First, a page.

Taipei’s Metro green line is about to open, and MRT people are having a tough time deciding how to pronounce Taipei Arena Station in Taigi and Hakka.
Apparently, MRT is claiming that there’s no right way of saying 台北小巨蛋 in Taigi and Hakka. However, that’s ridiculous, how hard is it to say Taipei Arena Station in Taigi and Hakka? The obvious choice is that since the name is in Hanji, and both Taigi and Hakka use every single one of those Hanji, they can just read these Hanji as is.
So in Taigi it would be “Tâi-pak Sió Kī-tàn”
in Hakka it would be “Toi11-bed2 seu31 ki24-tan5”
Done, simple as that right?
Nope, someone decided that since there’s no current usage of ki-tan in either languages, that it would be pointless to pronounce them as such, as if there was an existing usage in Mandarin before translation were made from Tokyo Dome’s acronym the BIG EGG (from BIG Entertainment and Gold Game!).
By the way, it seems totally idiotic to use the term 巨蛋 for every single domed stadium in the first place. The BIG EGG acronym was probably trademarked, and also already fell out of favor long ago. Keep using the term 巨蛋 seems inappropriate. Domed stadiums should be called what they actually are, Domed frigging stadiums.
In Taigi the candidates would be:
“Sió Uan-kong-kuán” (小圓拱館) Domed arena, literally arched arena, the word 圓拱 is used to describe architectural arch.
“Sió Inn-tíng Thé-io̍k-kuán” (小圓頂體育館) Domed stadium, literally domed stadium.
“Sió Tòo-muh Thé-io̍k-kuán” (小 Dome 體育館) phonetic transliteration of the English word Dome.
I mean in Japan they would call such a stadium ドーム Domu, since it’s going to be a borrowed word anyway, why not go to the source.
That again is vetoed by the Transportation ministry, Taipei city and people at the MRT. In the end, they say since there’s no existing usage for Domed arenas in Taigi and Hakka, frak Taigi and Hakka, the station named would be repeated in Mandarin 3 frigging times. So when an MRT pulls into the Taipei Arena station, you would hear “Táiběi Xiǎo Jùtàn. Táiběi Xiǎo Jùtàn. Táiběi Xiǎo Jùtàn. Taipei Arena Station”, as if the passengers have amnesia and need to be reminded 3 times in the same frigging language.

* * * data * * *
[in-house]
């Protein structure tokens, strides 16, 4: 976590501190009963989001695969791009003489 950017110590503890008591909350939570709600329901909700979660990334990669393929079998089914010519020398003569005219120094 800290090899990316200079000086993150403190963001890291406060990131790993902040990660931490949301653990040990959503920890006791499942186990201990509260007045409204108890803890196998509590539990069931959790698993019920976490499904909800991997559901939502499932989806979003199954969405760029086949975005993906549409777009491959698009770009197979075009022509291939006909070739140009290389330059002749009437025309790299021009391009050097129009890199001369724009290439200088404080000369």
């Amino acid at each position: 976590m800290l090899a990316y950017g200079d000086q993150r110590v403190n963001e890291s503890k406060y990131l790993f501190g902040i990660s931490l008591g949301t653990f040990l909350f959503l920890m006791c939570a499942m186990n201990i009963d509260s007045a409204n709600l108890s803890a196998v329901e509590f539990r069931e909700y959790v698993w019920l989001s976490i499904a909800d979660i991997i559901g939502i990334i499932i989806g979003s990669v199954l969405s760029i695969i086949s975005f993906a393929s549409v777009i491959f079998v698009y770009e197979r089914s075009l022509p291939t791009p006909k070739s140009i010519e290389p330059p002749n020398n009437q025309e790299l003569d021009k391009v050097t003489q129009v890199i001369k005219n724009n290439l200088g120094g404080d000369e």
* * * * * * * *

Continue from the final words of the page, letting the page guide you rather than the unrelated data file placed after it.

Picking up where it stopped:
It’s not as if since there’s no appropriate existing transliteration for 巨蛋 into English, that the MRT would drop English station name call at 台北小巨蛋 station, and just pronounce 台北小巨蛋 in Mandarin. It’s simply called Taipei Arena in English, so why can’t they do the same for Taigi and Hakka and choose a name that makes more sense?
The same thing was done to Hanshin Jutan in Kaohsiung as well, after the Transportation ministry vetoed the proposed “Tuā-lia̍p-nn̄g” (大粒卵), because they thought it isn’t elegant.
It’s as if the government deemed that Taigi and Hakka no longer have the right to create or add new vocabulary.
Another sign is that a professor who teaches Taiwanese at an university likes to row call in Mandarin during the first class of a semester and have the student reply back how they would pronounce their name in Taiwanese.
A student with the surname 鄭 said his last name should be pronounced at Tēnn (Tsiang-tsiu accent 漳州腔). The professor asked where he’s from, and he said his family have always lived in Sann-tīng-poo (三重). The professor/linguist said actually if your family is from Sann-tīng-poo, you would more likely pronounce your name as Tīnn (Tsuân-tsiu accent 泉州腔), but since you’ve said you would pronounce it as Tēnn, I will say it as you say it.
A couple weeks later the student answered the row called using “Tīnn”. The professor asked why he changed the way he pronounced his name, the student said he went home, asked his elderly, and they told him they would pronounce it as “Tīnn”. Taigi is dying to the point that traditionally Taiwanese families wouldn’t even bother to teach their children how their names should be pronounced in Taigi. Instead, they have to learn it from the teaches at school or via popular culture, where all localizations will soon disappear.